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Will you miss the Argos catalogue?

Argos will no longer be printing its catalogue after nearly 50 years in production

After nearly half a century, Argos has announced it will no longer produce physical copies of its catalogue. Is it something you’ll miss, or something you can do without?

It’s the end of an era: Argos has announced that it will no longer produce the physical edition of its catalogues.  

This means, apart from physical Christmas gift guides distributed in store, the only way to browse the catalogue will be via the internet.

Given so much of our shopping has gone online though (even before the pandemic), were you still using the physical catalogue?

The joy of browsing

There can be a certain joy in having a physical catalogue. It runs closer to the experience of browsing in store: you can see the scope of what’s available and discover objects you’ve never known existed.  

Being around for so long generations have grown up using this as the go-to gift guide for birthdays, holidays, and more:

Will you miss it?

It is hard to ignore the convenience of an online catalogue though. A physical catalogue can’t tell you whether the product is on sale, or actually in stock at a store near you, or enable you to buy it right as you’ve seen it. 

With 3.9m copies of the 1,748 page catalogue printed in its most recent run, there’s also an environmental benefit to not having to print and distribute this across the country. 

What do you think? Will you miss having the physical book to browse through? Is the online catalogue a suitable replacement?

When it comes to browsing what a store has to offer, do you find a benefit to having a physical catalogue, or do you see them as unnecessary?

Do you prefer a physical store catalogue or an online catalogue?
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I have not looked at an Argos catalogue for many years, so I won’t miss it. The catalogue always seemed a waste of paper and if I wanted to look at it in the days before the internet arrived, my neighbour had a copy.

Anyone who is nostalgic about the Argos catalogue can browse through past issues online: http://dev.argosbookofdreams.co.uk

My main wish is that they keep that site up and continue to add to it each year. Otherwise how will people in the future know what the trends were back in 2021. A real example. Go back just twenty years and you will find that an MP3 player or a Digital Camera was much more expensive than a mobile phone. It shows how quickly the world changes.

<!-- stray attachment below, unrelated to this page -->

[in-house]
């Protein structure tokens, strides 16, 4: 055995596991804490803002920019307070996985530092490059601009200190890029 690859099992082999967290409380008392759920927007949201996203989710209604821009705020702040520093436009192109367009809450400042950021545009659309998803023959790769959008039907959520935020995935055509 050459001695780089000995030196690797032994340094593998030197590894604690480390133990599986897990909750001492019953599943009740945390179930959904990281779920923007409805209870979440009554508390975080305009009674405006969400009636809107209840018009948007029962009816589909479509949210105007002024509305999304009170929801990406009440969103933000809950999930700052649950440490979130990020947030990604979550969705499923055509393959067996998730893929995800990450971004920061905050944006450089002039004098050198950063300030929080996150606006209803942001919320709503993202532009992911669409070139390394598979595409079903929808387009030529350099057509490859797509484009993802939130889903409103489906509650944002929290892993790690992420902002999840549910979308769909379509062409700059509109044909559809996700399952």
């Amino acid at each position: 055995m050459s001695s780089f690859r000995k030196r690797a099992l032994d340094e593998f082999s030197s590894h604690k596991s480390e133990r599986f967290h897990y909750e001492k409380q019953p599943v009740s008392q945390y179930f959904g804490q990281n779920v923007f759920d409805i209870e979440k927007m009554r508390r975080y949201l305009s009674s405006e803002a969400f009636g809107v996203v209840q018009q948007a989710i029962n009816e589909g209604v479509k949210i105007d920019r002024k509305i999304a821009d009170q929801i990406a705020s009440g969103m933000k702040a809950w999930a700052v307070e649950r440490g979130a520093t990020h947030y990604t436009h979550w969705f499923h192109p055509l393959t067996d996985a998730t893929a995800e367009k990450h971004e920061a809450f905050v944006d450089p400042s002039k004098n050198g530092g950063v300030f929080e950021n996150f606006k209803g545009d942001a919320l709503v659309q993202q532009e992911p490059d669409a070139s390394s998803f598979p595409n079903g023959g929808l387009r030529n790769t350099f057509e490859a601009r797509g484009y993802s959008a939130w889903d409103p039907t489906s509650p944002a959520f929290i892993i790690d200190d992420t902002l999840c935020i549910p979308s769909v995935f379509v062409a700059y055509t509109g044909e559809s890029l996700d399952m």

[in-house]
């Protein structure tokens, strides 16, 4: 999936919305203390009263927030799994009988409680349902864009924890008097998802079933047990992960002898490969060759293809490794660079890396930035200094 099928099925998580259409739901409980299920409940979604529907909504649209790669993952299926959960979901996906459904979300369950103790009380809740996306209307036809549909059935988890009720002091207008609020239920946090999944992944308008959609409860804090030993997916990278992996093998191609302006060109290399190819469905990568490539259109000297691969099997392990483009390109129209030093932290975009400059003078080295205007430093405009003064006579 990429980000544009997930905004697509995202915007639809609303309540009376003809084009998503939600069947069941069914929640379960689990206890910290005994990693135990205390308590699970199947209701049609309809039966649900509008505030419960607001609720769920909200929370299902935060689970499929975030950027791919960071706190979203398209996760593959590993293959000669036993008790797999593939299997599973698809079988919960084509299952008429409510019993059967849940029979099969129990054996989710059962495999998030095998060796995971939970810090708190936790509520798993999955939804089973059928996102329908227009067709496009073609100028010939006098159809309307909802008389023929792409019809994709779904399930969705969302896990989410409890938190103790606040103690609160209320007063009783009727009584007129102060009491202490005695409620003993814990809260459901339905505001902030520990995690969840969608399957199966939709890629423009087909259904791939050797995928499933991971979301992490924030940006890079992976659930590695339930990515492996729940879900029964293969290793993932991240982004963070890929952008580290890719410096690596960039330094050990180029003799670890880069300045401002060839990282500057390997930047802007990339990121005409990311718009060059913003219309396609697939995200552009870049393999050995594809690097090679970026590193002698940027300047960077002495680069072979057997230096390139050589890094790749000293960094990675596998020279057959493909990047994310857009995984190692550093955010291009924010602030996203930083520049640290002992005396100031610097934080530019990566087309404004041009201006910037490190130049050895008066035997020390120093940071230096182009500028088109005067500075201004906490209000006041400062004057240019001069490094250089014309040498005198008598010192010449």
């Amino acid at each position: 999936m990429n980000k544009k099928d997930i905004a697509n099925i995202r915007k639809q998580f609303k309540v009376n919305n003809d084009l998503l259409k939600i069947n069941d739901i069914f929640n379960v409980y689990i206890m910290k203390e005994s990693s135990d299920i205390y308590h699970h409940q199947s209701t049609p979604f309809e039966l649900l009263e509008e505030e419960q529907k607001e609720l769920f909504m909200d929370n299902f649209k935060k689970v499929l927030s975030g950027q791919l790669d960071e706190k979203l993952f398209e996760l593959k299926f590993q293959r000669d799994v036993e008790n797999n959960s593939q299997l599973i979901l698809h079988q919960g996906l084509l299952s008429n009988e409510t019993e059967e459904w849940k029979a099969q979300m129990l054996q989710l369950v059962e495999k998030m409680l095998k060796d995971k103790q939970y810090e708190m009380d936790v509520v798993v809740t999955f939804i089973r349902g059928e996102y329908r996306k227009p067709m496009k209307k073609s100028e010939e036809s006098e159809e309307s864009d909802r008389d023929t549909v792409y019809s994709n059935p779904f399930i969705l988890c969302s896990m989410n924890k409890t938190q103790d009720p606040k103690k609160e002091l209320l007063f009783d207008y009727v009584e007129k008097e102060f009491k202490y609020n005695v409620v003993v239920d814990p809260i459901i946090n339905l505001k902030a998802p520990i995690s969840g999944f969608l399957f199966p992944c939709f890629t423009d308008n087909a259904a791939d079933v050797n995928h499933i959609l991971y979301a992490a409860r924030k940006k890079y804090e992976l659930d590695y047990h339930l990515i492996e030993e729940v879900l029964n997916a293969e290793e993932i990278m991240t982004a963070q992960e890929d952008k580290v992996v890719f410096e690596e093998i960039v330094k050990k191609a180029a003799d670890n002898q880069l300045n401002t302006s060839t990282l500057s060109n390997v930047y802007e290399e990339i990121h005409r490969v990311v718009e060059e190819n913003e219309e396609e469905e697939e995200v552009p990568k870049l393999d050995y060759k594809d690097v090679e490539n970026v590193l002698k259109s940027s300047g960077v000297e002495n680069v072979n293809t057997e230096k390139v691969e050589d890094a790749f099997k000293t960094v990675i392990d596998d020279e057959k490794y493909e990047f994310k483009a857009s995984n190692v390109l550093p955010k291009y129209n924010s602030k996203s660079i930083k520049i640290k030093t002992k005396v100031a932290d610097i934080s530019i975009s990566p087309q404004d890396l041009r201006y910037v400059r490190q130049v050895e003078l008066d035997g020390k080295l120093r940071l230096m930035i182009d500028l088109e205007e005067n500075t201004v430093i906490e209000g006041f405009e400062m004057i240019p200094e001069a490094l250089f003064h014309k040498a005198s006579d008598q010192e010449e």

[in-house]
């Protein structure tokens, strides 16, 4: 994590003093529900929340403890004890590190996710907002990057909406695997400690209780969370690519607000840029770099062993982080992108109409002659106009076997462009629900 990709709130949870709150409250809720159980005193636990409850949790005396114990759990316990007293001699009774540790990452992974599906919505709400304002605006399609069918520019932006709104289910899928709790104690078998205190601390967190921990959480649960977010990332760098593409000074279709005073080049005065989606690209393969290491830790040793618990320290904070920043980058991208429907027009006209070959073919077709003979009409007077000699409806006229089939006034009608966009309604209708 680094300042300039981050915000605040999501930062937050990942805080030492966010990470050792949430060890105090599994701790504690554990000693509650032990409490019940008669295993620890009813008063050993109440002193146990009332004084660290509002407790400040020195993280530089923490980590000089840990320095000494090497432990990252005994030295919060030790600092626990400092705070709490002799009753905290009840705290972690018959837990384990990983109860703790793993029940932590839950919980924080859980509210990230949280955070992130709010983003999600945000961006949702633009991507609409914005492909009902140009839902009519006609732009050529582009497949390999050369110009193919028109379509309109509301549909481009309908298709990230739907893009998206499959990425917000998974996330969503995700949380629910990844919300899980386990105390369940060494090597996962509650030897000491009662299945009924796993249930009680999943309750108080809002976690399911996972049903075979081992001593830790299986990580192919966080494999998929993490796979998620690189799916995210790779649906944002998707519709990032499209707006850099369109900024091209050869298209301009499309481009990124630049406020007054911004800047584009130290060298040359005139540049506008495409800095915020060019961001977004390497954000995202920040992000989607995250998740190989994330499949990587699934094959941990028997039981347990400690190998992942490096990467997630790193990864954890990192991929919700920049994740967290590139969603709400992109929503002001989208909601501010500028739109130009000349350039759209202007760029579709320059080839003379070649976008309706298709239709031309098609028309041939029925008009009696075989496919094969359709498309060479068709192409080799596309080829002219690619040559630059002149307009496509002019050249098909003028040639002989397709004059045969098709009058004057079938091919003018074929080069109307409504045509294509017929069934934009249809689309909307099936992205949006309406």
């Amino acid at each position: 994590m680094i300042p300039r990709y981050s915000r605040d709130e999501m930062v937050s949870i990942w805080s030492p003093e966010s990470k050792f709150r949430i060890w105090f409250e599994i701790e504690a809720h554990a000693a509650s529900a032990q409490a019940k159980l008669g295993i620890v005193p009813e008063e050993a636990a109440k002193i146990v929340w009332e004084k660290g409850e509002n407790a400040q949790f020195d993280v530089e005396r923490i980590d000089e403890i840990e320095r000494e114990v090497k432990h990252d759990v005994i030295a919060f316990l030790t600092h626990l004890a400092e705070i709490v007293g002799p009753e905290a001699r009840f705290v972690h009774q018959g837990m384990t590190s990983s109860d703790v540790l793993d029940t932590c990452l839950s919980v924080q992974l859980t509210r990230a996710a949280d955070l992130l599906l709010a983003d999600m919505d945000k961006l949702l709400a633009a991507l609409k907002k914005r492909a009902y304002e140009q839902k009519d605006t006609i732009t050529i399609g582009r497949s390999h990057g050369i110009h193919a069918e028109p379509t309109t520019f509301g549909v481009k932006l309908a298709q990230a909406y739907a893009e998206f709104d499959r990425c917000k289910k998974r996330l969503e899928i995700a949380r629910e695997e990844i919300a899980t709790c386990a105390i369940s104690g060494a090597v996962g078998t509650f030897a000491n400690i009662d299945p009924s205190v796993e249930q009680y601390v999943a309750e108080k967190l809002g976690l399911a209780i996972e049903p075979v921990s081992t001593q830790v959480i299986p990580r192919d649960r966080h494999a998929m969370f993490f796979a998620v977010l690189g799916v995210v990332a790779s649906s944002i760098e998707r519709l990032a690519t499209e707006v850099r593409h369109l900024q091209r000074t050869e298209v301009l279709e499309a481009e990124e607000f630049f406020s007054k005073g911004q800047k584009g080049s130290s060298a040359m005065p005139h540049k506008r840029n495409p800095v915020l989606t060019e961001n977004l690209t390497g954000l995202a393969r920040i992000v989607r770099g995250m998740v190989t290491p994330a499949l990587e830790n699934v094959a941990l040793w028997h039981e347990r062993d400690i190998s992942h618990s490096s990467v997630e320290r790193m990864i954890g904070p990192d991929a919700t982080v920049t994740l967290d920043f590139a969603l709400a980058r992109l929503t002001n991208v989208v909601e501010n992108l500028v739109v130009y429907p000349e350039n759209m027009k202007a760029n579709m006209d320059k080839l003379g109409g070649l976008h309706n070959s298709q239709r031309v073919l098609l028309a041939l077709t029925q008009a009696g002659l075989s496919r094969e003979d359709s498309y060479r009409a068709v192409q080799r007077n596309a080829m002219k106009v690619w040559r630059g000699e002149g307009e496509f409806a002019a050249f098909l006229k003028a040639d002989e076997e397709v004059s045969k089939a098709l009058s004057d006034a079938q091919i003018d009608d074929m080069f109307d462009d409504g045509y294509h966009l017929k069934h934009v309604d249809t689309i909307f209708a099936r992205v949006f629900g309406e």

I find that Which? Magazine fulfils the archive function quite satisfactorily. It might not capture every fad and fashion but over the years most trends in consumer taste have been reflected in its coverage and it is a documentary record of the goods and prices that were popular over the last seventy five years [from time before Argos]. Which? doesn’t have the physical weight and bulk of the Argos book, of course, but its editorial content adds interesting context and detail to the products such that you will not find in a sales catalogue.

I have bought a couple of old Which magazines for that very reason. However, as pointed out on https://retromash.com/argos/ it is interesting to see how long a particular product or type of product stays in fashion, and how the price changes.

It’s more nostalgia than anything – I’m from 1972 just like the Argos catalogue, I spent many an hour pouring over the laminated book of dreams, wondering how I could possess all the beautiful things, most of my Christmas and Birthday presents came from hours of studying. Shame it’s going but I’ve not used one in a while. Think they should keep at one shop with the LBD as well as the paper slips and the little pens, just for old time’s sake like.

Its demise makes ordering in store more awkward because the catalogue touch screens are quite basic and not good for general browsing. At home I always access on line to find and order locally and though I have a recent catalogue I think I’ve opened it twice since I had it. It probably is a waste of paper, but the shops need to improve the customer interface to compensate for the on screen approach.